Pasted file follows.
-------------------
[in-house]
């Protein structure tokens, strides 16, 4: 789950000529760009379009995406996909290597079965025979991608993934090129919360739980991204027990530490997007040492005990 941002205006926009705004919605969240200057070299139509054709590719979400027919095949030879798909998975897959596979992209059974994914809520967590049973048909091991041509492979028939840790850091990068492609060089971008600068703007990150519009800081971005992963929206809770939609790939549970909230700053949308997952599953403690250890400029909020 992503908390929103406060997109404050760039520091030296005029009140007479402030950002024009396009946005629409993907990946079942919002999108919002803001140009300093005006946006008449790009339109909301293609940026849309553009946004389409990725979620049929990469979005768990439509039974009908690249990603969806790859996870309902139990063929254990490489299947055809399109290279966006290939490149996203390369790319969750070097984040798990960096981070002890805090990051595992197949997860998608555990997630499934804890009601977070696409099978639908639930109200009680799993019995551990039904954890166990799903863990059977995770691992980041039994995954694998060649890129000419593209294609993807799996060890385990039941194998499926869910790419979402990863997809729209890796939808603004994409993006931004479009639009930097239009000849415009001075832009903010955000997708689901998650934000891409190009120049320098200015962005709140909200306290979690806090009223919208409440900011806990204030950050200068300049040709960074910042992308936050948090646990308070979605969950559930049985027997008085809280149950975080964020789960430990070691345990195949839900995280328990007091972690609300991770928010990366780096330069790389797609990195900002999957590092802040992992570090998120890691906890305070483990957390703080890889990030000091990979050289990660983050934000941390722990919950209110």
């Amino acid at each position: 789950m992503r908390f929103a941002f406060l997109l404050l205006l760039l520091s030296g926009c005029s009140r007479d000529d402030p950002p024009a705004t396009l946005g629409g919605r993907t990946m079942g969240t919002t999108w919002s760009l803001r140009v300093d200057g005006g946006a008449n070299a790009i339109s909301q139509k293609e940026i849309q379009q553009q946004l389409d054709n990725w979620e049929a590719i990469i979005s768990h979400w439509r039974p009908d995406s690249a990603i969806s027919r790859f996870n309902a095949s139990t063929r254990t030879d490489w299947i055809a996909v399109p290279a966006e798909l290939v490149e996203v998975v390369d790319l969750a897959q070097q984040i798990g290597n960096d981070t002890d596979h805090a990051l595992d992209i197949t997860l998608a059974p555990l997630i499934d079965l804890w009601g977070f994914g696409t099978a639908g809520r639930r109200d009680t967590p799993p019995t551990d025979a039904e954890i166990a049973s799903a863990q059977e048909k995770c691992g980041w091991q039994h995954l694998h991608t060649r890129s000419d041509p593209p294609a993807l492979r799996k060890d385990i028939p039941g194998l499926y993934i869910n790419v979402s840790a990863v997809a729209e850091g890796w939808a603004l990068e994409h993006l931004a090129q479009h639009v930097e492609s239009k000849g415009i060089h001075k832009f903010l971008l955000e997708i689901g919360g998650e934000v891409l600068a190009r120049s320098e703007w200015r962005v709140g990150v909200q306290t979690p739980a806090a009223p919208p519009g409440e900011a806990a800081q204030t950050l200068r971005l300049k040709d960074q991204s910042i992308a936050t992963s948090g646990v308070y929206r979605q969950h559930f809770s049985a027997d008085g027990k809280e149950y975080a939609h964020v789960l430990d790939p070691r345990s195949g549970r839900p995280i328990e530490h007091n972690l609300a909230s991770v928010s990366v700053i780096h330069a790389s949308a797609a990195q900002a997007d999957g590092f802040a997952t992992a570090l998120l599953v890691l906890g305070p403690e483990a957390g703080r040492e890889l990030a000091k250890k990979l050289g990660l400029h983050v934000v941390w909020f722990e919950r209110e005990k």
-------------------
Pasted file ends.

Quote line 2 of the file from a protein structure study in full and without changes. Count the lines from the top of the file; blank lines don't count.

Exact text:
């Protein structure tokens, strides 16, 4: 789950000529760009379009995406996909290597079965025979991608993934090129919360739980991204027990530490997007040492005990 941002205006926009705004919605969240200057070299139509054709590719979400027919095949030879798909998975897959596979992209059974994914809520967590049973048909091991041509492979028939840790850091990068492609060089971008600068703007990150519009800081971005992963929206809770939609790939549970909230700053949308997952599953403690250890400029909020 992503908390929103406060997109404050760039520091030296005029009140007479402030950002024009396009946005629409993907990946079942919002999108919002803001140009300093005006946006008449790009339109909301293609940026849309553009946004389409990725979620049929990469979005768990439509039974009908690249990603969806790859996870309902139990063929254990490489299947055809399109290279966006290939490149996203390369790319969750070097984040798990960096981070002890805090990051595992197949997860998608555990997630499934804890009601977070696409099978639908639930109200009680799993019995551990039904954890166990799903863990059977995770691992980041039994995954694998060649890129000419593209294609993807799996060890385990039941194998499926869910790419979402990863997809729209890796939808603004994409993006931004479009639009930097239009000849415009001075832009903010955000997708689901998650934000891409190009120049320098200015962005709140909200306290979690806090009223919208409440900011806990204030950050200068300049040709960074910042992308936050948090646990308070979605969950559930049985027997008085809280149950975080964020789960430990070691345990195949839900995280328990007091972690609300991770928010990366780096330069790389797609990195900002999957590092802040992992570090998120890691906890305070483990957390703080890889990030000091990979050289990660983050934000941390722990919950209110």